My historical entry in the 1k Writer’s Challenge on the eHarlequin Writer’s Circle Forum won first place. I must confess I wasn’t even sure I wanted to post it let alone think it would win. The other contestants had very strong entries so I am extra honored to have won.
Here’s my entry:
Lady Emma Musgrove touched the packet of papers in her pocket and smiled to herself as she waited in front of the moderately shabby house at Number 4 Bow Street. She had been sent to London by her aunt and uncle ostensibly to be a companion to their youngest daughter, Margaret, during her confinement. They had even called it a holiday, but Emma knew they sent her away so she wouldn’t be present to witness the changes they were making to High Meadow, her ancestral home.
Her aunt and uncle didn’t know it, but Emma had her own reasons for coming to London and they had nothing to do with her cousin, but everything to do with Henry Atherton.
Crowding closer to the building in an attempt to avoid the increasing foot traffic, she sighed. Her plan to conduct her business with London’s most illustrious thief-taker and be on her way before the streets around Covent Garden grew too congested was foiled by Atherton’s tardiness. Margaret wouldn’t notice her absence since her cousin rarely rose before noon but someone else might.
Emma clenched her hand around the papers that would offer proof her brother didn’t perish in last year’s shipwreck. If she could prove Richard was alive, her uncle could not lay claim to her home. Or to her.
Tom, the young stable boy she’d bade to accompany her, sidled closer, his small hand clutching her skirts. Emma knew the lad did not offer protection, but she’d dared not ask anyone else in the household for fear word would reach her uncle. If he suspected what she planned, he’d put an end to it. For Tom, the prospect of seeing the man whose daring exploits were the talk of London had filled the boy with barely contained enthusiasm.
“Mebbe he ain’t comin’, your Ladyship,” Tom said half an hour later, disappointment lacing his tone.
Emma wasn’t ready to give up and continued to search the increasing throng for a tall figure dressed in the distinctive blue greatcoat worn by the Bow Street Runners.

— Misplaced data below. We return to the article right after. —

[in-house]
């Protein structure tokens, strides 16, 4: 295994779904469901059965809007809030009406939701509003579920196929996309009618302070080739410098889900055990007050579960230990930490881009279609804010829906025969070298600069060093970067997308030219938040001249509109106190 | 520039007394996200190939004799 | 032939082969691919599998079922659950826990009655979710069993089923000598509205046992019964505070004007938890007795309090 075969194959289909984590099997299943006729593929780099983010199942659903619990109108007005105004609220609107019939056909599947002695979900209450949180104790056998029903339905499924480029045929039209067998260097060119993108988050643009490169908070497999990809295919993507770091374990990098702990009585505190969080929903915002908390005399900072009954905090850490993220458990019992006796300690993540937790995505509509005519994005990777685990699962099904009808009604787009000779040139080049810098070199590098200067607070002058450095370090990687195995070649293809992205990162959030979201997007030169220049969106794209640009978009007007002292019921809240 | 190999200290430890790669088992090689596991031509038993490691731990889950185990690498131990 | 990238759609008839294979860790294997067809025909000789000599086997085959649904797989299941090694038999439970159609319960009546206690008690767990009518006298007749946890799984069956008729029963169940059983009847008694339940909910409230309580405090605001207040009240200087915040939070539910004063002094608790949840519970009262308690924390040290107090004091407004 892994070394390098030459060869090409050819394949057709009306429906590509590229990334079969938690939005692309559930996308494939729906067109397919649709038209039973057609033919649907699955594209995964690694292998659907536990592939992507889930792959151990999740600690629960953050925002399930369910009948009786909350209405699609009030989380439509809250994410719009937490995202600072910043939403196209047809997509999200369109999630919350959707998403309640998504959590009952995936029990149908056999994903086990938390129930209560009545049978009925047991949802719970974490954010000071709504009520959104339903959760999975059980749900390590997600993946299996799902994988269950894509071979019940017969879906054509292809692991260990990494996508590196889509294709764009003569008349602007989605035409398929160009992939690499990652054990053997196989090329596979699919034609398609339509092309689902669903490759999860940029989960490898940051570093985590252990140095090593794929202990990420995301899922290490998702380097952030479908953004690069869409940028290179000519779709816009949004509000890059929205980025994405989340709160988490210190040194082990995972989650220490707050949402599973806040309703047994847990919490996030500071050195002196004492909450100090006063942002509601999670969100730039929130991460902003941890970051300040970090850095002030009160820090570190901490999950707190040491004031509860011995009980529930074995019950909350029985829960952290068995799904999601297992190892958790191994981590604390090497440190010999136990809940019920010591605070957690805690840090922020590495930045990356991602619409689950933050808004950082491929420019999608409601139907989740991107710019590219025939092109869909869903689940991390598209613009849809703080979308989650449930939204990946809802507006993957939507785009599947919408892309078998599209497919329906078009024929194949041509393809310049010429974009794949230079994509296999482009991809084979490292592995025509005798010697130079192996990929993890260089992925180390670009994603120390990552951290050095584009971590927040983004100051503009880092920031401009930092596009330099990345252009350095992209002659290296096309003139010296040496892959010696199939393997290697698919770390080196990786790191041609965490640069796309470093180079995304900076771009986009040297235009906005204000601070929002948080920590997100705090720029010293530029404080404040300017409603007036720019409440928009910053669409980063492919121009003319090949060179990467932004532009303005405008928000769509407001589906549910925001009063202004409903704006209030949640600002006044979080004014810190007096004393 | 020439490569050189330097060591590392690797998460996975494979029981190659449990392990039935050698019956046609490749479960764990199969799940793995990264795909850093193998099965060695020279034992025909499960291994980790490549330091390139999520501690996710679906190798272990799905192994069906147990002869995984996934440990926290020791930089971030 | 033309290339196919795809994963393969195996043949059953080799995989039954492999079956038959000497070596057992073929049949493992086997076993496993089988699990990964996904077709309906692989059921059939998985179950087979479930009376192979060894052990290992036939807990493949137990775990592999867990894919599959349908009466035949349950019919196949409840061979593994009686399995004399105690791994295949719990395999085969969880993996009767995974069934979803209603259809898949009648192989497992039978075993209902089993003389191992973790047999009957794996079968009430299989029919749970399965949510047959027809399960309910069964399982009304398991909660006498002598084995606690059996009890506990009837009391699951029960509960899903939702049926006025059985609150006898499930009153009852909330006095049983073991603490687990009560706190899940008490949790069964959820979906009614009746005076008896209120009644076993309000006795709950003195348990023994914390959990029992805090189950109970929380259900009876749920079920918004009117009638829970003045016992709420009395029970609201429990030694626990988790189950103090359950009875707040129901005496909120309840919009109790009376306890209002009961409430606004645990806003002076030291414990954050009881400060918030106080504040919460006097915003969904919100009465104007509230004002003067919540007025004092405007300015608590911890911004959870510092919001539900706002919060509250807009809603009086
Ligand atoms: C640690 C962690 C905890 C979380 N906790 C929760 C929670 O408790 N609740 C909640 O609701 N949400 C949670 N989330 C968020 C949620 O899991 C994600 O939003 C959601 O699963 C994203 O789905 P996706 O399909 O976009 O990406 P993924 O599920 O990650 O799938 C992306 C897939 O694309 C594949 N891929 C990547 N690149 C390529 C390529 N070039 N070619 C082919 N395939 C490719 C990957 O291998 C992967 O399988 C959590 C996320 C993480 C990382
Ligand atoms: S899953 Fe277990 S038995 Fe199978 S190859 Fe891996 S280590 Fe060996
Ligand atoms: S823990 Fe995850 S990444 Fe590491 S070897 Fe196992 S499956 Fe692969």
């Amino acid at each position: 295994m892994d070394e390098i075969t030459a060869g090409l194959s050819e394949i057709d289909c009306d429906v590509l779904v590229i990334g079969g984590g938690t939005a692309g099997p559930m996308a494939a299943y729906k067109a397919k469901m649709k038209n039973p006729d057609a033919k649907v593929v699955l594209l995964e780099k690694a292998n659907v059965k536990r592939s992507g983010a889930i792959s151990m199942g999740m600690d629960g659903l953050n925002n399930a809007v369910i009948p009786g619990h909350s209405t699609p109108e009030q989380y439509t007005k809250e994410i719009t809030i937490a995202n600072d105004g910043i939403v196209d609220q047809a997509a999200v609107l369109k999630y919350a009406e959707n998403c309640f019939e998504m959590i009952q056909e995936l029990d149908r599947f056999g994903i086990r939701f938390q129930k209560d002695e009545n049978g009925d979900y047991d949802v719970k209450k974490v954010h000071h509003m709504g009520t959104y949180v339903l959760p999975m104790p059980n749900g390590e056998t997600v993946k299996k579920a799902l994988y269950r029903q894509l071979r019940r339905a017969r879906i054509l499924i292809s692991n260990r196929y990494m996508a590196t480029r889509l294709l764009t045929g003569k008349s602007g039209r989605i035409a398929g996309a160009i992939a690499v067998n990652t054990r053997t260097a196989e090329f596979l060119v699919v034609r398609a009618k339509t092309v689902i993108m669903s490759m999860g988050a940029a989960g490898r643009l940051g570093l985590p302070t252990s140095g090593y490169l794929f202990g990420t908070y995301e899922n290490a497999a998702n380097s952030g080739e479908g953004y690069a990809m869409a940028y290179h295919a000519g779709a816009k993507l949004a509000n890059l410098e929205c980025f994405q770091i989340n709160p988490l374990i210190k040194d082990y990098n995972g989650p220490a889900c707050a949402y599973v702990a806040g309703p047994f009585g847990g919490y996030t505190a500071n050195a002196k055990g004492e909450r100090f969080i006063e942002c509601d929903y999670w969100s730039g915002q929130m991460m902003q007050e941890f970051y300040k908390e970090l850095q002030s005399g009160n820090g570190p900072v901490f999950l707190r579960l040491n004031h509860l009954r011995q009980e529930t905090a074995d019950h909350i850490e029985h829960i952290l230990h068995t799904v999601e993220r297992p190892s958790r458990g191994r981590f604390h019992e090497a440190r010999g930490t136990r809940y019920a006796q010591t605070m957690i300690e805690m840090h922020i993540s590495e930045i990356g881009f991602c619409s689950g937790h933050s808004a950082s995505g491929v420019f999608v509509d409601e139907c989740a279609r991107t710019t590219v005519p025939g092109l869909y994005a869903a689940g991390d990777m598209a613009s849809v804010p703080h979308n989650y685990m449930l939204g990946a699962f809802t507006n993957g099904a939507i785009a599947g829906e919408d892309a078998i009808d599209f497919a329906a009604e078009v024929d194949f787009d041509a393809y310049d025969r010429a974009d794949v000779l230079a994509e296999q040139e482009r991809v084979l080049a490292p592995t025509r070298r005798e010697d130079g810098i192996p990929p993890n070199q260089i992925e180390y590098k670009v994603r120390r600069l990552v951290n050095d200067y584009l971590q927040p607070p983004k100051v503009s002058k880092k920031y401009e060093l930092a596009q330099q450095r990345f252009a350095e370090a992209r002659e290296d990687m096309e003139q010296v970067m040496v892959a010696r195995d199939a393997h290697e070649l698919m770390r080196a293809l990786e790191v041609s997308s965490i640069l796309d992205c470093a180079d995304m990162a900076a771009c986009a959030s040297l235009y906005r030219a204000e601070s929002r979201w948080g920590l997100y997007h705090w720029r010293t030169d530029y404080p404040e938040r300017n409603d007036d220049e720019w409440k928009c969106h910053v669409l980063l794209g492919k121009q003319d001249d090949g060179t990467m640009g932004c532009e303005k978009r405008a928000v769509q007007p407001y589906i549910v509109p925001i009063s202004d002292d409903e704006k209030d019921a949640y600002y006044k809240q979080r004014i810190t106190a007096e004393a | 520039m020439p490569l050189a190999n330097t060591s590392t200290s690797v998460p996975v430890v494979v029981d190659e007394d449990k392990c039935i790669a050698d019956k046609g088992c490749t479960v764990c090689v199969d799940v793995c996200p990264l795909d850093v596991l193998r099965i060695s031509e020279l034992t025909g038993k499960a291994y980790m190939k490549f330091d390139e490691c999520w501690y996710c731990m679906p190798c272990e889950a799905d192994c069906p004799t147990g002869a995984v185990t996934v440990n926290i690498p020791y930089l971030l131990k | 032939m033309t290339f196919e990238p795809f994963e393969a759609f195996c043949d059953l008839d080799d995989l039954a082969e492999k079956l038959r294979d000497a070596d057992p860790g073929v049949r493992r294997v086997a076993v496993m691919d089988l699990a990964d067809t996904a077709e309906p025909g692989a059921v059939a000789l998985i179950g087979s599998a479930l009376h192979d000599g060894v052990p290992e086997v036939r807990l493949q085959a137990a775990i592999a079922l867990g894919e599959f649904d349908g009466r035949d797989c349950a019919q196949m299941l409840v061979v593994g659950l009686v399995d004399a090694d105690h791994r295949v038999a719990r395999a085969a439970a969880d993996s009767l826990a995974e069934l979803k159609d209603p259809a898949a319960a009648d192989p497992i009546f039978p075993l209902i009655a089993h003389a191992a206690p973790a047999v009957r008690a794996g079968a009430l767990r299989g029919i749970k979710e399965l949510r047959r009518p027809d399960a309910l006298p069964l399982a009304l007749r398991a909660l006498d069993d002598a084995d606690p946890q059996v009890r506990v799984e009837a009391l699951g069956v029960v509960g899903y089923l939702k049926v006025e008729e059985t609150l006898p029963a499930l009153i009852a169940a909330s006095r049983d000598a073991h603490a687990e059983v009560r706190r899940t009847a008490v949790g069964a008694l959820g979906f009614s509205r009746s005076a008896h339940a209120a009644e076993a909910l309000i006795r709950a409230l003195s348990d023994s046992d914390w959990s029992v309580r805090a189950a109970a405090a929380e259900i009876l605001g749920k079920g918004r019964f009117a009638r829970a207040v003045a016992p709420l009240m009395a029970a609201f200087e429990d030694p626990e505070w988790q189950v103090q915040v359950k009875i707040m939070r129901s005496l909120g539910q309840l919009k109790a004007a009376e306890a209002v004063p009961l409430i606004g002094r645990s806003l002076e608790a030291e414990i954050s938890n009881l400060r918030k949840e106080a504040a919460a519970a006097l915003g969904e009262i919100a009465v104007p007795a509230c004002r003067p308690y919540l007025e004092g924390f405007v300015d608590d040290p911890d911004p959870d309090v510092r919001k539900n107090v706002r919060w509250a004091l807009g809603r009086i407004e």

“Patience, Tom, patience,” Emma told the lad but she herself shifted from one foot to the other.
“Is he really as tall as they say?”
“I don’t know how tall they say he is, but I would guess he would make two of you.”
The boy’s eyes grew as round as shillings in his dirt-streaked face. “I hear tell he chased a murderer right into Fleet Ditch.”
A shudder ran through Emma at the thought of the teeming sewer. “I doubt even Henry Atherton would go to those lengths to apprehend someone.”
“Do you really think he got that limp because a jealous husband shot him when he—”
“Thomas! I beg of you, do not repeat such spurious tales.”
He cast his gaze down. “Yes, your Ladyship.”
“And who told you such a thing?” She knew she was wrong to encourage the lad but she couldn’t stop herself.
Tom raised his head and grinned. “One of the groomsmen. He said that—”
Instead of finishing his tale, the boy rose on his toes, pointing and shouting, “It’s him! It’s him!”
“Thomas. Please.” Emma gently grabbed the boy’s hand and held it in hers, but her breath quickened and her heart began to pound as she watched London’s most notorious Runner approach. Several people stopped him to say something and shake his hand as he made his way towards them.
Noticing the slight limp, she wondered if there was any truth to Tom’s story. She scolded herself as she had the boy, but not before heat rise in her cheeks. You are here to conduct business, nothing more. But she had to admit Henry Atherton cut a fine figure. His raven black hair was swept back from a face whose hard lines were softened and made attractive by deep blue eyes, a long nose and generous mouth.
Emma took a deep breath and stepped into his path before he could enter the building. “I must speak with you, sir.”
“Lady Emma. I did not expect to have the pleasure of your company again so soon. And I see you have brought your bodyguard with you.”
Young Tom puffed his chest out. “Aye, and I would give my life for her Ladyship just like when you protect the King hisself.”
“Let me commend you for inspiring such loyalty in your subjects, Lady Emma, I am sure King George himself would not inspire such blind devotion in one so young.”
Encouraged by the thief-taker’s praise, Tom blurted out. “Please, sir, if’n you don’t help us, poor Lady Emma will be forced to wed that odious Lord Wickham and I won’t be allowed to be in her comp’ny no more. And she promised to teach me to read and write my name.”
“Thomas, please. What have I told you about unwelcome and inappropriate outbursts.”
The boy shuffled his feet and hung his head but Atherton reached out and ruffled the boy’s sandy hair. “I agree with the lad. I have met Lord Wickham and he is a most odious fellow, but I am not sure what I can do to prevent this unfortunate pairing…short of marrying your Ladyship myself.”
Tom tugged on her hand. “I knew he would want to help.”
“Thomas, please, do be quiet.” She gave the lad’s hand a gentle squeeze wanting to take the bite out of her words. She knew her face must be as red as the scarlet waistcoats of the Bow Street Horse Patrol but she refused to back down. “I did not come here to propose marriage, sir. I came to seek your assistance in locating my brother, Richard, Lord Strathmore.”
Henry Atherton made a sweeping gesture toward the door of Number 4 Bow Street. “If you two will accompany me inside we can discuss this in the privacy of my office. But I warn you, Lady Emma, I consider a proposal of marriage far more agreeable than locating your wayward brother.”